At first it was confusing, as music could be heard even though the stage was completely empty. But Watson and his band – including CBC radio host Jian Ghomeshi on a standing marching drum – soon emerged, walking through the lower floor of the theatre, attired in tree-like contraptions composed of speakers and glowing lights.
A fascinating and bizarre experience, the echoing reverberation produced by the speakers of guitar mixed with Watson’s chilling vocals provided an unforgettable performance.
Undoubtedly though, the set that captured the hearts of audience members was that of Somalian-born hip-hop artist K’NAAN.
His appeal was perfectly stated in Ghomeshi’s introduction to the performance, who called K’NAAN the quintessential Canadian role model, stating, “K’NAAN’s music speaks to something that should be heard by the entire world.”
Starting his performance with the track “Wavin’ Flag”, the rapper had the audience swaying and singing along to the inspiring anthem. He then played the best song on his shortlisted album Troubadour “Take a Minute”, proving the most magical moment of the night from the shortlist’s only hip-hop artist.
One of two rappers – the other being Shad – ever shortlisted for Polaris, K’NAAN spoke to The Cord before the gala about Canadian hip-hop, explaining that while it many artists have forged their own unique sounds, its identity is confusing.
“With Canada being so diverse with places like Toronto, obviously something special is going to come out,” he noted.
“But when you think of Canadian hip-hop and you think of someone like Drake who’s basically running American hip-hop, the line becomes very blurred.”
Following a tough act was veteran Canadian song-writer Joel Plaskett. While his three-disc album Three hits lulls at times because of its sheer length, Plaskett’s genuine, soulful performance of “Heartless, Heartless, Heartless” and “Deny, Deny, Deny” showed that his album holds some expertly-written tracks.
Always a consummate musician and gentleman, Plaskett explained that having the ability to experience the other Polaris-shortlisted artists’ music is a special experience.
“There are lots of friends here and there’s a sense of community but at the same time there are a lot of people here I’ve never met because they’re doing their own thing. So it’s nice to get together for this event and see how people are satisfying their own ambitions,” he continued.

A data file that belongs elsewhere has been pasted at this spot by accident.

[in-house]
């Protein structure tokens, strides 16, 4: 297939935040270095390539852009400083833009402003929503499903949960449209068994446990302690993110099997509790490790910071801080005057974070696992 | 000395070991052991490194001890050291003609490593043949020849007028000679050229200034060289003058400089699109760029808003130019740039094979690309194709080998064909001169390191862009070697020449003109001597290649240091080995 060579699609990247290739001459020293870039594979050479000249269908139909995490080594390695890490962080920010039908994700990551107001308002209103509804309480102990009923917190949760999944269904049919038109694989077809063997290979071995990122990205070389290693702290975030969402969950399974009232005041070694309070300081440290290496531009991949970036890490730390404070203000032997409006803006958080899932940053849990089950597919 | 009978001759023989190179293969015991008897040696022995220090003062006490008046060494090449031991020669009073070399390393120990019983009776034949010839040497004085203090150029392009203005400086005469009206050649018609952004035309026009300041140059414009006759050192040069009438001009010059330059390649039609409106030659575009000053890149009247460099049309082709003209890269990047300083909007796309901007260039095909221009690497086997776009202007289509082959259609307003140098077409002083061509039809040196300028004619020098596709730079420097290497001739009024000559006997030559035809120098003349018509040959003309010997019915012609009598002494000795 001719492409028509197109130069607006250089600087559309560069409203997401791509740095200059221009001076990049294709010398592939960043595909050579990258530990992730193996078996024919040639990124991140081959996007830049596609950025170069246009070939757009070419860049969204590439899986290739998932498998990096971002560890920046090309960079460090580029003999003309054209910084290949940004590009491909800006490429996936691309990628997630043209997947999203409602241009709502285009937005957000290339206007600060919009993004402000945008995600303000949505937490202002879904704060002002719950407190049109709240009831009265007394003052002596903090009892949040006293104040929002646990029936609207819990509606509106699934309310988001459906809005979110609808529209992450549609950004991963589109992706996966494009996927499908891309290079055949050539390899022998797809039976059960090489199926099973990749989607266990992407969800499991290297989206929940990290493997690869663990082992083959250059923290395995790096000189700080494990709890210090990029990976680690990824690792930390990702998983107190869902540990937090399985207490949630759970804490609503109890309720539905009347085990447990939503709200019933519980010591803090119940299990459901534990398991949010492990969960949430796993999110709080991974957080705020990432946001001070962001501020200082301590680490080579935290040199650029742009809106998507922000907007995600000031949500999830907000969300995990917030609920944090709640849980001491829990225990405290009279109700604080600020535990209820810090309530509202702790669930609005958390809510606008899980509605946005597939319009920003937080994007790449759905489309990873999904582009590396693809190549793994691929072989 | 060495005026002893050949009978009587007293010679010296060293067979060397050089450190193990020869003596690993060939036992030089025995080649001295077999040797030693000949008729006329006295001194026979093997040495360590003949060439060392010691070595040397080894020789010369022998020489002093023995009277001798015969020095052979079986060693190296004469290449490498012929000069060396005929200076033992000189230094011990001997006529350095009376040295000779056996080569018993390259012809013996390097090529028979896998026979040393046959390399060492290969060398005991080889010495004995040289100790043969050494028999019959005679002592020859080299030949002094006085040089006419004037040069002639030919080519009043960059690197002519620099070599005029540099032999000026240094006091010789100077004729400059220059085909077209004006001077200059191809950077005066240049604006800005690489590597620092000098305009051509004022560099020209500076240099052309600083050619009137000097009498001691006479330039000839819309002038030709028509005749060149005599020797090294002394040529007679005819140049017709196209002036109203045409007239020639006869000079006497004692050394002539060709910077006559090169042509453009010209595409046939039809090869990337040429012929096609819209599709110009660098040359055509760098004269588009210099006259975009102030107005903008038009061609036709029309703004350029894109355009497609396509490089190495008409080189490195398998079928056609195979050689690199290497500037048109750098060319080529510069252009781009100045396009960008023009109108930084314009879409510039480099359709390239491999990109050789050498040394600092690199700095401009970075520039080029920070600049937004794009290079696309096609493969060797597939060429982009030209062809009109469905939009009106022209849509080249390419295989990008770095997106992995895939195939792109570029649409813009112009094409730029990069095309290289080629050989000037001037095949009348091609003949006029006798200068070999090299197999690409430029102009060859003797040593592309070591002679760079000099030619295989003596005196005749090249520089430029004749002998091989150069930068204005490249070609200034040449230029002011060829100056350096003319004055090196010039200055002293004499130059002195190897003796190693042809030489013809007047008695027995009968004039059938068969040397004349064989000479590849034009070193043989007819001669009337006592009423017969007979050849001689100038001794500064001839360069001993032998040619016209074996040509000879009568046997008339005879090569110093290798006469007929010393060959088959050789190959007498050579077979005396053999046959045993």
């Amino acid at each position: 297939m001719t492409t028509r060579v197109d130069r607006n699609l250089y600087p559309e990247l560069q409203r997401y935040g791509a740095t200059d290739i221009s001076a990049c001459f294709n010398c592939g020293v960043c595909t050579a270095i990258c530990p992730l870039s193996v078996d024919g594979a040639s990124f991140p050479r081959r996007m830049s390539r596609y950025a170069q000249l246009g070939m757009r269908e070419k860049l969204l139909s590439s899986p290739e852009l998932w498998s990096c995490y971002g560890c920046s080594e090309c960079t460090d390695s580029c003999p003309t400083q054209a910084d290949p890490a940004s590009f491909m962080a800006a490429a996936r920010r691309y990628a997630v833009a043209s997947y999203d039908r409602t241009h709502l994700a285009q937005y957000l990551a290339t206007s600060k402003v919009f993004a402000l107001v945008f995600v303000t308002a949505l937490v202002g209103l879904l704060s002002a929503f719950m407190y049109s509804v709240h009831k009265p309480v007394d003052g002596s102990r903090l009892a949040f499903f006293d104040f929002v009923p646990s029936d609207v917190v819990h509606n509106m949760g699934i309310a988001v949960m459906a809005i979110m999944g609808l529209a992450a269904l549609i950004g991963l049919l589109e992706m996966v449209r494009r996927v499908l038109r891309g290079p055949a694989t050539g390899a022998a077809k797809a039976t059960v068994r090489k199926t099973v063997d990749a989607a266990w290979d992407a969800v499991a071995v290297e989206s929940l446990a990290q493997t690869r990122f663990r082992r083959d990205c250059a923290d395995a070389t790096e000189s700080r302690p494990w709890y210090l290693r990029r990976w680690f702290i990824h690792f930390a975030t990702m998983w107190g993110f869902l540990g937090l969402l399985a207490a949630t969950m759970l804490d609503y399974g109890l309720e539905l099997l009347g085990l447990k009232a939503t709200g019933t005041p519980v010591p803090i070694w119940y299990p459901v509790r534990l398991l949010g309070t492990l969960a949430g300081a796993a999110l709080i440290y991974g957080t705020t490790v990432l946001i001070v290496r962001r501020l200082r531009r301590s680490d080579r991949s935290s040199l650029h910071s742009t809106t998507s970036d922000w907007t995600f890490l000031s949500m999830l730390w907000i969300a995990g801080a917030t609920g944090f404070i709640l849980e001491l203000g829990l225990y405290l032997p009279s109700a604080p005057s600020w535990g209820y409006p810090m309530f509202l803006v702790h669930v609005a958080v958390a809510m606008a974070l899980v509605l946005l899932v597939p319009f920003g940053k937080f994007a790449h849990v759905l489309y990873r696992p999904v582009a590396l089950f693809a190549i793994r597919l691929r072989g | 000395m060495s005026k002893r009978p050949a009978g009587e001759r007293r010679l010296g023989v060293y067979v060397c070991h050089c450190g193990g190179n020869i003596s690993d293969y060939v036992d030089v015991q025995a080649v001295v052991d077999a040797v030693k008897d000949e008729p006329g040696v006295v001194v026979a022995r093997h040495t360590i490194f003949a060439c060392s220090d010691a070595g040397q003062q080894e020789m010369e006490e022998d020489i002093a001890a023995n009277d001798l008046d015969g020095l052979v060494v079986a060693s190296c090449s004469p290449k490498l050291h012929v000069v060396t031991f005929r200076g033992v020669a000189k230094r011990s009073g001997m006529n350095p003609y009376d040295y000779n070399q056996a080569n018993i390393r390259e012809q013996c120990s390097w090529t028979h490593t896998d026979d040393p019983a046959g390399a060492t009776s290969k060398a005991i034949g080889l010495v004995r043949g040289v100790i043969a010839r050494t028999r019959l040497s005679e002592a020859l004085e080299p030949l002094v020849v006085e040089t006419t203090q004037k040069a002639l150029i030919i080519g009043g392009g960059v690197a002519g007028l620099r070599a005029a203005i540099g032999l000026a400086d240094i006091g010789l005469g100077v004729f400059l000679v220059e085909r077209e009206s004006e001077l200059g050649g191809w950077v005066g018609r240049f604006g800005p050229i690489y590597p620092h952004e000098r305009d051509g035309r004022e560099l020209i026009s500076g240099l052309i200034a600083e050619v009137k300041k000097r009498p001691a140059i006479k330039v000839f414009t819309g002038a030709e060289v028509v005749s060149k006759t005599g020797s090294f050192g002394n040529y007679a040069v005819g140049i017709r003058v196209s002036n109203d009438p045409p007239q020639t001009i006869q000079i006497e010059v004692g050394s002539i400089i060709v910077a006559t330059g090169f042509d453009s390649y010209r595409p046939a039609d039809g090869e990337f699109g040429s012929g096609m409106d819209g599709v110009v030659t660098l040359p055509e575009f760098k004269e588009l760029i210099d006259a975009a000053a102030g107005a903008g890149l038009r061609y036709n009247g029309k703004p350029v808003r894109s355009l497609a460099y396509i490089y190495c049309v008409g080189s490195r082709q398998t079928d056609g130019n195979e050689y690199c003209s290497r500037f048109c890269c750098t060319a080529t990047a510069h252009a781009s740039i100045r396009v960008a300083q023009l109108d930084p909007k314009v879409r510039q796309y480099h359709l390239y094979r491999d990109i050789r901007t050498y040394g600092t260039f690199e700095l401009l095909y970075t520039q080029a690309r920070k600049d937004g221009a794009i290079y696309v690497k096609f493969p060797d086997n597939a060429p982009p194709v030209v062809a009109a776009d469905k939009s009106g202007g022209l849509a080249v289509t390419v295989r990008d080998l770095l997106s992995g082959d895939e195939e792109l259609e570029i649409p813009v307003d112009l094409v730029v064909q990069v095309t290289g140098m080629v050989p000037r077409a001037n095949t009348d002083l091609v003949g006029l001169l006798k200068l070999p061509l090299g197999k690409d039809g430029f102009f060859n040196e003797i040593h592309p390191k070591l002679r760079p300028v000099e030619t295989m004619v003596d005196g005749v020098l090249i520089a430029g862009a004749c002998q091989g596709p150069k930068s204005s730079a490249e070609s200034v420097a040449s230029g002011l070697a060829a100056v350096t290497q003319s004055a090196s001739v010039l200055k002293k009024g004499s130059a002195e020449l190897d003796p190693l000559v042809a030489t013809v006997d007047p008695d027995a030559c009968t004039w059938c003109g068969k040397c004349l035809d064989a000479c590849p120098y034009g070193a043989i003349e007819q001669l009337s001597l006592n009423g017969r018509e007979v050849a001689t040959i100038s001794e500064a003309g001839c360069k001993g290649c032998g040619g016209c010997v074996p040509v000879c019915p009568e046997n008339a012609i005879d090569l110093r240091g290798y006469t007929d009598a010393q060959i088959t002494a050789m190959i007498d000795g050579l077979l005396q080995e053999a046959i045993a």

Following Plaskett was Albertan indie-artist Chad VanGaalen, with a simultaneously strange and haunting performance from his shortlisted album Soft Airplanes.
Playing the catchy track “Poisonous Heads” and the beautiful, soft ballad “Rabid Bits of Time”, VanGaalen’s musicality was apparent through his onstage improvisation; however, at times, his shaky voice and wobbly guitars did not suit the live set, losing some of the clean, tight appeal he has on his album.
Alternative country act Elliot Brood then followed, proving their unparalleled ability to entertain the audience and their pleasant humility, giving shout-outs to every single short-listed artist.
Mixing banjos with strong raspy vocals in the songs “Without again” and “Write it All Down For You” from shortlisted album Mountain Meadows, Elliot Brood also passed out pans and wooden spoons for audience members to play along with during their performance.
While Newfoundland-based band Hey Rosetta! followed with only one song “Tired Eyes” from their shortlisted album Into Your Lungs, it was gorgeous and powerful, starting off with slow, somber piano and eventually reaching a melodic climax. Vocalist Tim Baker’s soulful cries were not only beautiful; they carried the first several minutes of the song completely.
Ending off the night were Polaris winners Fucked Up, who performed with indie solo artist Final Fantasy’s Owen Pallett on violin – a strange, but suited mix.
Performing “Son the Father”, Fucked Up delivered a solid, high energy performance; Abraham’s vocals balancing well with the melodic guitars and Pallett’s violin.
The set took a strange turn, however, when Abraham put his belt around his head, causing his pants to fall down; needless to say, the performance rounded off the night on a light note.
Overall, the Polaris gala allowed those in attendance to witness an immensely impressive compilation of talent and musicality. Even more so, the event showed the distinct nature of the Canadian music scene.
Perhaps it was the food fight that ensued between all of the shortlisted bands, or the sight of various artists including Pallett, K’NAAN and Watson chatting outside the venue outside after the show was over; either way, the artists were not only down-to-earth but they seemed to be focused on having fun, something you’ll rarely see at an awards show.